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Disability service provider Endeavour Foundation has backed the strong stance taken by the Senate Community Affairs Reference Committee Report on the Indefinite Detention of People with Cognitive and Psychiatric Impairment in Australia.
The report, just released, provides a set of recommendations to address issues of major concern in the justice system, which the Senate Committee identified in the 2015 Abuse Inquiry.
Endeavour Foundation Chief Executive Officer Andrew Donne said the report set out a comprehensive roadmap for governments to address long-standing issues which allow people with a cognitive impairment or mental illness to be indefinitely detained without either conviction or receiving treatment.
“People with an intellectual disability deserve to be treated with fairness and justice within the criminal justice system,” Mr Donne said.
“We are concerned about the high number of people who are detained indefinitely without a conviction, and an inconsistent approach to how people can achieve release, if at all. It is time for governments to take action and address a situation where people can virtually be imprisoned for life, having never been convicted,” he said.
“While it has been difficult to know how to address these issues in the past, the Senate Committee has laid out a clear path for changes that will make a genuine difference to people with an intellectual disability who come into contact with the justice system.”
Endeavour Foundation’s Specialist Behaviour Service Manager Simon Wardale said it was of great concern that the only form of indefinite detention that was legal in Australia was reserved for people with intellectual disability or mental illness.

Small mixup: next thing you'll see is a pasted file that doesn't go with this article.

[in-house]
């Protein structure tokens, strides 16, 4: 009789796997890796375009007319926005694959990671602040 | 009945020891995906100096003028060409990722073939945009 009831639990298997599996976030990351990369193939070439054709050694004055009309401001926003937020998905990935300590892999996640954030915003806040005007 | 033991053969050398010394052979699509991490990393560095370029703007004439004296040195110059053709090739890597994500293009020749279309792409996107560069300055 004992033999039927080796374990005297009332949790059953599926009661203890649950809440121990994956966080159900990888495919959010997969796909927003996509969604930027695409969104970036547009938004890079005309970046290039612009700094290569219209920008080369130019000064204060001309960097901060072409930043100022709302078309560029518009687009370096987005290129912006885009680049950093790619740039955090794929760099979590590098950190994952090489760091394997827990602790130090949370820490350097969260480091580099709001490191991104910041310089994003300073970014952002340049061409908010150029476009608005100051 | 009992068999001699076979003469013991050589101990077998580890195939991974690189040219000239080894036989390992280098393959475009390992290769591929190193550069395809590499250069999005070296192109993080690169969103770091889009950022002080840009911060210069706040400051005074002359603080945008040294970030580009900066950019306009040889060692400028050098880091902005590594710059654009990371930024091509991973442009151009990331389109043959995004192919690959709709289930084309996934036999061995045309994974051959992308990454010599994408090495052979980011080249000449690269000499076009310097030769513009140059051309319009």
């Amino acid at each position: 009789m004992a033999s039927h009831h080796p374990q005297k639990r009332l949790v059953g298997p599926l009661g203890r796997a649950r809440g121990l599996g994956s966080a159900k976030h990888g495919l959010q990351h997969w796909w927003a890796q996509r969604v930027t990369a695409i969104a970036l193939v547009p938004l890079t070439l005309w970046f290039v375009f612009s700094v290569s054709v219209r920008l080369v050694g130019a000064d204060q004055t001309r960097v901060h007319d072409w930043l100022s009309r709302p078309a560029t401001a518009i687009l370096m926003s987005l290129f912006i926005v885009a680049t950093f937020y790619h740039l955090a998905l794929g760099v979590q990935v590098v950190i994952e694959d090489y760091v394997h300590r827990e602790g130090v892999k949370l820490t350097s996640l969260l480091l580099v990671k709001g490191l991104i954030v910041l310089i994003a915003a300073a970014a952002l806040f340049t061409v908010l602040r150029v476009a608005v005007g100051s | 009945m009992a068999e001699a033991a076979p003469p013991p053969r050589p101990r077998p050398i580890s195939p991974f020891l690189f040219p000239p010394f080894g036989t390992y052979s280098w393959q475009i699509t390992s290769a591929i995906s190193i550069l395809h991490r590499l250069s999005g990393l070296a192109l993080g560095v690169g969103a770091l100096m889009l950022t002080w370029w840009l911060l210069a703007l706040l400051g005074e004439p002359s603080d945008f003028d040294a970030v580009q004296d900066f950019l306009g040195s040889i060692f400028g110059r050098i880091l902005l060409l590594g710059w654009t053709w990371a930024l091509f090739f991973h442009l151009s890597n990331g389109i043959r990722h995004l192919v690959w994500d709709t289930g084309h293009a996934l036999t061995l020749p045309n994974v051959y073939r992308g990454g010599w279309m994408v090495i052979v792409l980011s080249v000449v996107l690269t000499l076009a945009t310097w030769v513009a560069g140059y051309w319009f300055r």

Mr Wardale noted that that this significant problem arose because the forensic mental health framework uses Mental Health legislation to deal with people who have cognitive impairment.
“The legislation provides a pathway to release for people whose condition improves through detention and treatment. However cognitive impairment is generally a permanent condition, and so it is not appropriate to place people with intellectual disability on a treatment order which results in indefinite detention,” he said.
“What people require is not an attempt to ameliorate their disability, but rather a considered, therapeutic response which will improve their personal capacity and ultimately reduce risk to the broader community.
“This places the court and those parties who appear before it in an untenable position to exercise their joint responsibility to the law and society.
“We also know that many people who face the court for other reasons are given community sentences. This option should also be available for people with intellectual disability and mental illness and could include mandated therapy rather than community service,” Mr Wardale said.
Endeavour Foundation also calls on the Council Of Australian Governments to place a specific focus on the following aspects of the report.
Note to Media: Mr Wardale is available for interview.
Media contact: Kirrily Boulton, 0429 077 886 – firstname.lastname@example.org